Another standout element of The Batman is the way in which its main character truly is a main character. Other Batman films, even ones as great as The Dark Knight, often struggle under the weight of their villains’ brilliance (i.e. Heath Ledger in The Dark Knight, Jack Nicholson in Batman). While Dano delivers an excellently menacing performance as The Riddler, this is very much a Batman film with Batman at the center. Pattinson’s character is in almost every single scene of this three-hour epic. And, the character appears in suit as Batman for the vast majority of his screen time with an unmasked Pattinson featuring relatively little in the film. Moreover, the film is narrated by Bruce, evoking elements of Frank Miller’s Batman: Year One comic. All of this makes for quite the challenge for Pattinson as an actor, but he proves to be a commanding lead more than capable of helming the cape and cowl.

Other characters and performances range from serviceable to outstanding in The Batman. Zoe Kravitz plays Selena Kyle and is very much the film’s second leading character. Kravitz has shown time and time again why she is such an incredible actress, producing such a range of performances across films like Dope, Big Little Lies, High Fidelity, and most recently Kimi. Unfortunately, while the actress makes for a compelling Catwoman, the character’s role in the film’s second half loses momentum and her subplot ultimately doesn’t prove to be very interesting.

Also supporting Pattinson’s Batman are Jeffrey Wright’s Gordon and Andy Serkis’ Alfred. The latter features surprisingly little in the film and, as such, doesn’t make the level of impact that an Alfred like Michael Caine did in the Nolan trilogy. That being said, an emotional scene between Alfred and Bruce ends up being one of the film’s most touching moments. Wright triumphs as Gordon, essentially featuring as Batman’s side-kick for much of the film. Wright brings a certain gravitas to the role as Gordon delicately navigates a fragile middle-ground between Batman and the Gotham City Police Department.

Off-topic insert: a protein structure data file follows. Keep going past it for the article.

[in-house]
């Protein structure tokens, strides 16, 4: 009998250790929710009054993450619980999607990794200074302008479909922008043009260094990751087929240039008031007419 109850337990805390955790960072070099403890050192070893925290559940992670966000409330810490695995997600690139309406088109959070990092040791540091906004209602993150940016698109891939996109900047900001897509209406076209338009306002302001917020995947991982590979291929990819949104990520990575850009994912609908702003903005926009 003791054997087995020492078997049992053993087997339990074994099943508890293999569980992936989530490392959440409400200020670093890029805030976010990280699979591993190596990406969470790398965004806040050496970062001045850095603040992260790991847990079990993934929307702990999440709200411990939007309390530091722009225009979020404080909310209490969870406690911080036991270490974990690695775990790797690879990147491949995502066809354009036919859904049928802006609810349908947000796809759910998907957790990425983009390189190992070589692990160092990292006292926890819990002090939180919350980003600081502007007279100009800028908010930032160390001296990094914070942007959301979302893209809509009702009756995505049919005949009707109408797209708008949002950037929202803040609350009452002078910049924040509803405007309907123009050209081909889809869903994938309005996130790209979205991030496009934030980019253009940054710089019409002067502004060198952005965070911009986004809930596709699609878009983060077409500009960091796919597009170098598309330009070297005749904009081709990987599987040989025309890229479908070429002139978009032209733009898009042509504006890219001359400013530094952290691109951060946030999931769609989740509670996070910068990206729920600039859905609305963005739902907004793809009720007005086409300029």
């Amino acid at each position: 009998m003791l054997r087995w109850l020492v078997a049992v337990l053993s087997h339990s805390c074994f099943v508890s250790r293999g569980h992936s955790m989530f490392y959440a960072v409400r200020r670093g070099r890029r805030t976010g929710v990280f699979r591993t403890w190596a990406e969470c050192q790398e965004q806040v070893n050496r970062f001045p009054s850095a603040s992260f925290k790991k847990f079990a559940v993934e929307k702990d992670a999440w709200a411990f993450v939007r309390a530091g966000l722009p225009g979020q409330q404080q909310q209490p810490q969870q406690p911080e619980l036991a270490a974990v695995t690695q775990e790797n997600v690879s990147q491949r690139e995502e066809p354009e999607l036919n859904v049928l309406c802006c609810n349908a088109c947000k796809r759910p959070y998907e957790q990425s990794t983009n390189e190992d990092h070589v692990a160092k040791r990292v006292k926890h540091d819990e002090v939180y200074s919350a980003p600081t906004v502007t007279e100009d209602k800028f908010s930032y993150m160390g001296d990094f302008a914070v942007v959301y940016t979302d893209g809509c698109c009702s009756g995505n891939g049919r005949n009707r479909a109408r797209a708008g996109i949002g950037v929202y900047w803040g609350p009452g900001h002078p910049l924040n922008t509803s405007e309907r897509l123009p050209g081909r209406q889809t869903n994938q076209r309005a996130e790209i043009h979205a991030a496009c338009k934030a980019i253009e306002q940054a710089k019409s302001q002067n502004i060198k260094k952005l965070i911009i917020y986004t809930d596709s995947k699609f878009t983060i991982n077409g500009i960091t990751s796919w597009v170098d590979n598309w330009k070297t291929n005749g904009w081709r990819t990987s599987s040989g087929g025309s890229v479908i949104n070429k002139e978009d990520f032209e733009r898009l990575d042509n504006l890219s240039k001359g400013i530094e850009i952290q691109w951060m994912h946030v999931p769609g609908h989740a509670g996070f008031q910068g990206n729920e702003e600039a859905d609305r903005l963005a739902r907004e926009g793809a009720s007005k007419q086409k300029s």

Facing off against Batman are Colin Farrell’s Penguin, John Turturro’s Carmine Falcone, and, of course, Paul Dano’s Riddler. Dano is very much the film’s central villain, but provides an impact off-screen almost as much as he does on-screen. Dano’s scenes are almost always shrouded in darkness and captured in poor quality on a camera. Nonetheless, Dano is a menacing and haunting presence throughout. Colin Farrell is also excellent as The Penguin. He proves to be The Batman’s most theatrical character, but is less in the vein of Danny DeVito’s performance in Batman Returns and more akin to slightly over-the-top gangsters in Scorsese pictures. It was always an odd choice casting Farrell in this role and having him wear such extensive makeup and prosthetics, and the film doesn’t necessarily justify this odd choice. If Reeves wanted to go for a Penguin of a certain look, he could have cast someone who looks more like his image of the character without the use of makeup and prosthetics. Similarly, Reeves could also have gone with a more unconventional Penguin in having Farrell play the character without such additions. The odd casting choice doesn’t take anything away from the movie per se, other than being somewhat of a distraction at times. Finally, Turturro plays the big bad crime boss Falcone in The Batman. Although Falcone’s role in the grand mystery of the film feels a bit out of place when all the pieces come together in the conclusion, Turturro nails the charm and menace of the character.